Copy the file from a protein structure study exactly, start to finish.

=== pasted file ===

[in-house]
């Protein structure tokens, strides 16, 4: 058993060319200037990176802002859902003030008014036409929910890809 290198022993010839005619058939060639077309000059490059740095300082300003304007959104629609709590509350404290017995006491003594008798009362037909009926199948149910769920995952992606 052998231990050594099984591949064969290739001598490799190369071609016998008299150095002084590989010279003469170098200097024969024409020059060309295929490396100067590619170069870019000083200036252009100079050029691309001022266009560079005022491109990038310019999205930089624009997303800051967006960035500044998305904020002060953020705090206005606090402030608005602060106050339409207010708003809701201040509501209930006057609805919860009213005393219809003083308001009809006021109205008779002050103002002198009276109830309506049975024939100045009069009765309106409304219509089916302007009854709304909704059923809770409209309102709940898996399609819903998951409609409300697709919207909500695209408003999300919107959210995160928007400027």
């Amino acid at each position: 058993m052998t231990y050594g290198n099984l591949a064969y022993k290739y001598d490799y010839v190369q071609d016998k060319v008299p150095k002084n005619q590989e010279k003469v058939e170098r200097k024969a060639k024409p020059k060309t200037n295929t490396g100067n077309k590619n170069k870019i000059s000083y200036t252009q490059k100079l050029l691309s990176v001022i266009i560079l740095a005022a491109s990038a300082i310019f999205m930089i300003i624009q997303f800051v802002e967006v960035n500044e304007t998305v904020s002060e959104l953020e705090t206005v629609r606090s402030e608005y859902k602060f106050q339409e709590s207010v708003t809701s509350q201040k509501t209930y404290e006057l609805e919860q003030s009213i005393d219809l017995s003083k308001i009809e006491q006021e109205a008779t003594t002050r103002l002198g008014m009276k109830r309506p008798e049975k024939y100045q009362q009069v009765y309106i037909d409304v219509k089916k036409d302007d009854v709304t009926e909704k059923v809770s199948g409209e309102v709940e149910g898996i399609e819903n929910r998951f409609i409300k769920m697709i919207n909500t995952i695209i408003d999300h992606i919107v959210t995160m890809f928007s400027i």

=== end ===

[in-house]
């Protein structure tokens, strides 16, 4: 058993060319200037990176802002859902003030008014036409929910890809 290198022993010839005619058939060639077309000059490059740095300082300003304007959104629609709590509350404290017995006491003594008798009362037909009926199948149910769920995952992606 052998231990050594099984591949064969290739001598490799190369071609016998008299150095002084590989010279003469170098200097024969024409020059060309295929490396100067590619170069870019000083200036252009100079050029691309001022266009560079005022491109990038310019999205930089624009997303800051967006960035500044998305904020002060953020705090206005606090402030608005602060106050339409207010708003809701201040509501209930006057609805919860009213005393219809003083308001009809006021109205008779002050103002002198009276109830309506049975024939100045009069009765309106409304219509089916302007009854709304909704059923809770409209309102709940898996399609819903998951409609409300697709919207909500695209408003999300919107959210995160928007400027």
């Amino acid at each position: 058993m052998t231990y050594g290198n099984l591949a064969y022993k290739y001598d490799y010839v190369q071609d016998k060319v008299p150095k002084n005619q590989e010279k003469v058939e170098r200097k024969a060639k024409p020059k060309t200037n295929t490396g100067n077309k590619n170069k870019i000059s000083y200036t252009q490059k100079l050029l691309s990176v001022i266009i560079l740095a005022a491109s990038a300082i310019f999205m930089i300003i624009q997303f800051v802002e967006v960035n500044e304007t998305v904020s002060e959104l953020e705090t206005v629609r606090s402030e608005y859902k602060f106050q339409e709590s207010v708003t809701s509350q201040k509501t209930y404290e006057l609805e919860q003030s009213i005393d219809l017995s003083k308001i009809e006491q006021e109205a008779t003594t002050r103002l002198g008014m009276k109830r309506p008798e049975k024939y100045q009362q009069v009765y309106i037909d409304v219509k089916k036409d302007d009854v709304t009926e909704k059923v809770s199948g409209e309102v709940e149910g898996i399609e819903n929910r998951f409609i409300k769920m697709i919207n909500t995952i695209i408003d999300h992606i919107v959210t995160m890809f928007s400027i």